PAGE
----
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Fanny Holmes

Wife of Supreme Court Justice Oliver Wendell Holmes, Jr. Fanny Holmes was the wife of U.S. Supreme Court Justice Oliver Wendell Holmes, Jr. Fanny suffered a severe attack of rheumatic fever in July 1872, just a month after their wedding. She eventually recovered, but another bout of that illness in the mid-1890s caused her hair to turn gray almost overnight. They had no children, and except for her relationship with her husband, she was virtually a recluse. Image: Fanny Holmes, c. 1890-1900 Fanny Bowditch Dixwell was born in December 1840. Oliver Wendell Holmes, Jr. was born in Boston, Massachusetts, on March 8, 1841, to prominent writer and physician, Oliver Wendell Holmes, Sr. and noted abolitionist Amelia Jackson Holmes. During the…

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Sarah Morris Mifflin

Wife of Founding Father Thomas Mifflin Portrait of Sarah and Thomas Mifflin By John Singleton Copley, 1773 The Mifflins were the only Philadelphians painted by John Singleton Copley, the greatest artist in the American colonies prior to the Revolution. Copley depicts not only the features and costumes of his sitters, but creates an image of marriage as an equal partnership – an innovative concept in American portraiture at the time. Sarah recalled that Copley required twenty sittings for the hands alone. In the portrait, Sarah is weaving a decorative fringe on a portable loom, which symbolizes their endorsement of the colonists’ boycott of highly taxed imported English goods. Sarah Morris was born in Philadelphia, Pennsylvania, on April 5, 1747. Thomas…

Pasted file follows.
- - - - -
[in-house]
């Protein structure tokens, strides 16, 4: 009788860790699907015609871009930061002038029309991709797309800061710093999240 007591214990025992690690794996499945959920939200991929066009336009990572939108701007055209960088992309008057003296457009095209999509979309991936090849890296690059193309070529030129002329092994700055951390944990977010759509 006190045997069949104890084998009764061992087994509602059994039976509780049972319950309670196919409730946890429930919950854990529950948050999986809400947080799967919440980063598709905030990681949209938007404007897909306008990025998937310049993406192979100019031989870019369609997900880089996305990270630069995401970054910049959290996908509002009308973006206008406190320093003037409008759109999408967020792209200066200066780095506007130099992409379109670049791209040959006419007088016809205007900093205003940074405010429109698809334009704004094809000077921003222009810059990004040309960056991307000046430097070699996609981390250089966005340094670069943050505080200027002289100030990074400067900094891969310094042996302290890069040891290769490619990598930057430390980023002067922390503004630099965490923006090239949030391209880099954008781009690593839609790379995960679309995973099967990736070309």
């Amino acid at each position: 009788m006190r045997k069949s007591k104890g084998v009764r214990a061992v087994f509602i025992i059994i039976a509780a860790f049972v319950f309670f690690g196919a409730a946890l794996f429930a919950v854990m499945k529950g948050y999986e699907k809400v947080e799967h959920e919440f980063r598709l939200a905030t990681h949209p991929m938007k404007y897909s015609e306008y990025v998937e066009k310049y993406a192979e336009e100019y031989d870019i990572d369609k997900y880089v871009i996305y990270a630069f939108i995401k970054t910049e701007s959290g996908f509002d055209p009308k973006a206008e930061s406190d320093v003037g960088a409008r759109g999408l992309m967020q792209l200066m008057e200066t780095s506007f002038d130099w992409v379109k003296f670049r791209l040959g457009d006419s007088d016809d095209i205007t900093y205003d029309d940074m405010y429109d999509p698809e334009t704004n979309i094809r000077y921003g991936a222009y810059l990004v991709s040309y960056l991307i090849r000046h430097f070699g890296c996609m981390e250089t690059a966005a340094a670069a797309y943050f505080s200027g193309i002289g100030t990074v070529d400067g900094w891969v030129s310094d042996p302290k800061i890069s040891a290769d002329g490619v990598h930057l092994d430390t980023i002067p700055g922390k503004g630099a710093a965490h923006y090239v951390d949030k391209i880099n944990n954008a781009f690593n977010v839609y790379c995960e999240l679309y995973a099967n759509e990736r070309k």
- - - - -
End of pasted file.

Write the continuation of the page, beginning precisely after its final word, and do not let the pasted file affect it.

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Angela Mallory

Wife of Confederate Secretary of the Navy Stephen Mallory Angela Mallory (1815-1901) was best known as a devoted civic leader in the pioneer days of Florida before it was admitted to the Union (1904). The University of Florida at Gainesville officially admitted 500 women in 1947, and Angela Mallory Hall, one of the first dormitories for female students, was named in her honor. It was dedicated on February 17, 1950 and was the last remaining women-only hall until Fall 2004 when it became coed by floor. Angela Sylvania Moreno, daughter of a Spanish patriarch, was born in Pensacola, Florida, on June 20, 1815. Her father was a prominate leader in Pensacola and the surrounding area. Stephen Russell Mallory was born…

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Andrew Pickens

Rebecca Calhoun Pickens

Wife of Patriot Militia General Andrew Pickens Rebecca Floride Calhoun was born on November 18, 1745, at Long Canes Creek, Abbeville, South Carolina. She was the daughter of Ezekiel and Jane Ewing Calhoun. According to 800 Years of Calhouns, at the age of 15, during the Long Canes Massacre, Rebecca hid for three days in the long canes to escape the Cherokee who killed her grandmother, Catherine Montgomery Calhoun, on February 1, 1760.

William Clarke Quantrill and Sarah Quantrill

Sarah Quantrill

Wife of Confederate Guerrilla William Clarke Quantrill Sarah Quantrill (1848-1930) was the wife of William Quantrill, Confederate guerrilla leader during the Civil War. At age 14 Sarah King ran off with Quantrill and soon married him, spending most of their short marriage living in tents with him. In the summer of 1863, his most infamous action was perpretated on the citizens of Lawrence, Kansas in the Lawrence Raid. In four hours Quantrill’s Raiders murdered 200 old men and young boys. In May 1865 Quantrill was finally killed trying to escape Union forces in Kentucky. Sarah Katherine King was born in 1848, the daughter of Robert and Malinda King whose farm was near Blue Springs, Missouri. William Clarke Quantrill was born…